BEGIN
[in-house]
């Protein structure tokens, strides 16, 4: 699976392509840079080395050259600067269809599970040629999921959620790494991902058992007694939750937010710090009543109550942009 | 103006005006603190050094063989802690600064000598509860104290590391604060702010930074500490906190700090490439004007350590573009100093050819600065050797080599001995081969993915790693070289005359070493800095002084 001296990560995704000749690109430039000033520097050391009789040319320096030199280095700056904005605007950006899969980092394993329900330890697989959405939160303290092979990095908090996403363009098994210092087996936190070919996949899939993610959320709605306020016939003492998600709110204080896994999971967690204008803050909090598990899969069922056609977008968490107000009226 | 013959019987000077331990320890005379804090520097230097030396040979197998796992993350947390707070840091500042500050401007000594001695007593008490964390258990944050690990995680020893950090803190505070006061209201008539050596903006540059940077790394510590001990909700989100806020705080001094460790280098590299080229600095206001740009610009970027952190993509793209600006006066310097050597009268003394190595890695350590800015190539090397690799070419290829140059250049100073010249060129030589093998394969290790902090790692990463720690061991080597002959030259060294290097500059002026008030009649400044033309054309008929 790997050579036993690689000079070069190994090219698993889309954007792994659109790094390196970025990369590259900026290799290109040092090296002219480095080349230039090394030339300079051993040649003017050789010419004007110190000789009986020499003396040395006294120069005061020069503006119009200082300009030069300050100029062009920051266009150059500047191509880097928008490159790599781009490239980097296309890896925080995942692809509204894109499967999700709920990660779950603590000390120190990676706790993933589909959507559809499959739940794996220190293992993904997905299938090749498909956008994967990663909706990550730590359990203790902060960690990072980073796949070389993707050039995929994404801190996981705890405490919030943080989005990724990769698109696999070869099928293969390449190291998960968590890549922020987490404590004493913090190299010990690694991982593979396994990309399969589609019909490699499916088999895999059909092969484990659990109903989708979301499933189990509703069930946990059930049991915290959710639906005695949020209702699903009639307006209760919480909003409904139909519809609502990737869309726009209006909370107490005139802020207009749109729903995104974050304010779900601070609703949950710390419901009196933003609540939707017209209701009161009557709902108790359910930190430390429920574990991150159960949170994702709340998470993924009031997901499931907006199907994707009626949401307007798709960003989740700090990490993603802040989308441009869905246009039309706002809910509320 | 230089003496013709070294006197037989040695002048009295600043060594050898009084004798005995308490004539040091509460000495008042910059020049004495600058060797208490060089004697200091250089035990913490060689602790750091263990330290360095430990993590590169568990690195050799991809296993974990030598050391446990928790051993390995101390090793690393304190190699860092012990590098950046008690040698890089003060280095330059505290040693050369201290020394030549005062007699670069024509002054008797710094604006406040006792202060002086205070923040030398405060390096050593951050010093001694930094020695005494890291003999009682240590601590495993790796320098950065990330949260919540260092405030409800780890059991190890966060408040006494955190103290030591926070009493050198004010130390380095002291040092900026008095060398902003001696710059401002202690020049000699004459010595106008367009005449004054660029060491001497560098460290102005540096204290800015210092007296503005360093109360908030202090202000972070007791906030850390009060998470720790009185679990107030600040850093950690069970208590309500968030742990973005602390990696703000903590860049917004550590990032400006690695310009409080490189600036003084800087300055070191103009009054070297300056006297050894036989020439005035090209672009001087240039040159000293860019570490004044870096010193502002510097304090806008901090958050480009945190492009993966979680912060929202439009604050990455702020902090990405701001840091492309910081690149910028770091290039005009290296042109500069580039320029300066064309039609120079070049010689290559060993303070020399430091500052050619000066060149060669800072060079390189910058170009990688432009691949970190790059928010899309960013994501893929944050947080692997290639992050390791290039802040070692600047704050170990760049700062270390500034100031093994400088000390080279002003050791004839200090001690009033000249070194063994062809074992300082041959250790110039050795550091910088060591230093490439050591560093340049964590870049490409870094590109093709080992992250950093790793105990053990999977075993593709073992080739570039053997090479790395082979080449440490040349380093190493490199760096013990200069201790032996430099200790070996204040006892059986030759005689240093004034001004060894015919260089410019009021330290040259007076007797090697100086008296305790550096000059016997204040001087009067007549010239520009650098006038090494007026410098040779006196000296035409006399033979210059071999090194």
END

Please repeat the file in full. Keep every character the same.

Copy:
[in-house]
């Protein structure tokens, strides 16, 4: 699976392509840079080395050259600067269809599970040629999921959620790494991902058992007694939750937010710090009543109550942009 | 103006005006603190050094063989802690600064000598509860104290590391604060702010930074500490906190700090490439004007350590573009100093050819600065050797080599001995081969993915790693070289005359070493800095002084 001296990560995704000749690109430039000033520097050391009789040319320096030199280095700056904005605007950006899969980092394993329900330890697989959405939160303290092979990095908090996403363009098994210092087996936190070919996949899939993610959320709605306020016939003492998600709110204080896994999971967690204008803050909090598990899969069922056609977008968490107000009226 | 013959019987000077331990320890005379804090520097230097030396040979197998796992993350947390707070840091500042500050401007000594001695007593008490964390258990944050690990995680020893950090803190505070006061209201008539050596903006540059940077790394510590001990909700989100806020705080001094460790280098590299080229600095206001740009610009970027952190993509793209600006006066310097050597009268003394190595890695350590800015190539090397690799070419290829140059250049100073010249060129030589093998394969290790902090790692990463720690061991080597002959030259060294290097500059002026008030009649400044033309054309008929 790997050579036993690689000079070069190994090219698993889309954007792994659109790094390196970025990369590259900026290799290109040092090296002219480095080349230039090394030339300079051993040649003017050789010419004007110190000789009986020499003396040395006294120069005061020069503006119009200082300009030069300050100029062009920051266009150059500047191509880097928008490159790599781009490239980097296309890896925080995942692809509204894109499967999700709920990660779950603590000390120190990676706790993933589909959507559809499959739940794996220190293992993904997905299938090749498909956008994967990663909706990550730590359990203790902060960690990072980073796949070389993707050039995929994404801190996981705890405490919030943080989005990724990769698109696999070869099928293969390449190291998960968590890549922020987490404590004493913090190299010990690694991982593979396994990309399969589609019909490699499916088999895999059909092969484990659990109903989708979301499933189990509703069930946990059930049991915290959710639906005695949020209702699903009639307006209760919480909003409904139909519809609502990737869309726009209006909370107490005139802020207009749109729903995104974050304010779900601070609703949950710390419901009196933003609540939707017209209701009161009557709902108790359910930190430390429920574990991150159960949170994702709340998470993924009031997901499931907006199907994707009626949401307007798709960003989740700090990490993603802040989308441009869905246009039309706002809910509320 | 230089003496013709070294006197037989040695002048009295600043060594050898009084004798005995308490004539040091509460000495008042910059020049004495600058060797208490060089004697200091250089035990913490060689602790750091263990330290360095430990993590590169568990690195050799991809296993974990030598050391446990928790051993390995101390090793690393304190190699860092012990590098950046008690040698890089003060280095330059505290040693050369201290020394030549005062007699670069024509002054008797710094604006406040006792202060002086205070923040030398405060390096050593951050010093001694930094020695005494890291003999009682240590601590495993790796320098950065990330949260919540260092405030409800780890059991190890966060408040006494955190103290030591926070009493050198004010130390380095002291040092900026008095060398902003001696710059401002202690020049000699004459010595106008367009005449004054660029060491001497560098460290102005540096204290800015210092007296503005360093109360908030202090202000972070007791906030850390009060998470720790009185679990107030600040850093950690069970208590309500968030742990973005602390990696703000903590860049917004550590990032400006690695310009409080490189600036003084800087300055070191103009009054070297300056006297050894036989020439005035090209672009001087240039040159000293860019570490004044870096010193502002510097304090806008901090958050480009945190492009993966979680912060929202439009604050990455702020902090990405701001840091492309910081690149910028770091290039005009290296042109500069580039320029300066064309039609120079070049010689290559060993303070020399430091500052050619000066060149060669800072060079390189910058170009990688432009691949970190790059928010899309960013994501893929944050947080692997290639992050390791290039802040070692600047704050170990760049700062270390500034100031093994400088000390080279002003050791004839200090001690009033000249070194063994062809074992300082041959250790110039050795550091910088060591230093490439050591560093340049964590870049490409870094590109093709080992992250950093790793105990053990999977075993593709073992080739570039053997090479790395082979080449440490040349380093190493490199760096013990200069201790032996430099200790070996204040006892059986030759005689240093004034001004060894015919260089410019009021330290040259007076007797090697100086008296305790550096000059016997204040001087009067007549010239520009650098006038090494007026410098040779006196000296035409006399033979210059071999090194």